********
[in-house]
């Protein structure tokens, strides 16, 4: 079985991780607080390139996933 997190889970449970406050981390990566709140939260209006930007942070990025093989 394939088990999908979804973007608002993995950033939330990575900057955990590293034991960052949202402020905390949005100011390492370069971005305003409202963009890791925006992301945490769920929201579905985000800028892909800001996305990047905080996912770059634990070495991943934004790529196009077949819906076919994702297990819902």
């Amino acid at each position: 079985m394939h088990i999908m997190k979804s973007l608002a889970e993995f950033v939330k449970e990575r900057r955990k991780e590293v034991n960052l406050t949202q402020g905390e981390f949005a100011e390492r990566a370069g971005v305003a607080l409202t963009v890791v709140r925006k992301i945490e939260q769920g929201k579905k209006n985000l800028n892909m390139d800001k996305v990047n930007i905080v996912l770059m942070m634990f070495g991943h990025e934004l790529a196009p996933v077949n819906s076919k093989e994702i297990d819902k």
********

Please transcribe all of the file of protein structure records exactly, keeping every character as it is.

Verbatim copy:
[in-house]
């Protein structure tokens, strides 16, 4: 079985991780607080390139996933 997190889970449970406050981390990566709140939260209006930007942070990025093989 394939088990999908979804973007608002993995950033939330990575900057955990590293034991960052949202402020905390949005100011390492370069971005305003409202963009890791925006992301945490769920929201579905985000800028892909800001996305990047905080996912770059634990070495991943934004790529196009077949819906076919994702297990819902």
């Amino acid at each position: 079985m394939h088990i999908m997190k979804s973007l608002a889970e993995f950033v939330k449970e990575r900057r955990k991780e590293v034991n960052l406050t949202q402020g905390e981390f949005a100011e390492r990566a370069g971005v305003a607080l409202t963009v890791v709140r925006k992301i945490e939260q769920g929201k579905k209006n985000l800028n892909m390139d800001k996305v990047n930007i905080v996912l770059m942070m634990f070495g991943h990025e934004l790529a196009p996933v077949n819906s076919k093989e994702i297990d819902k």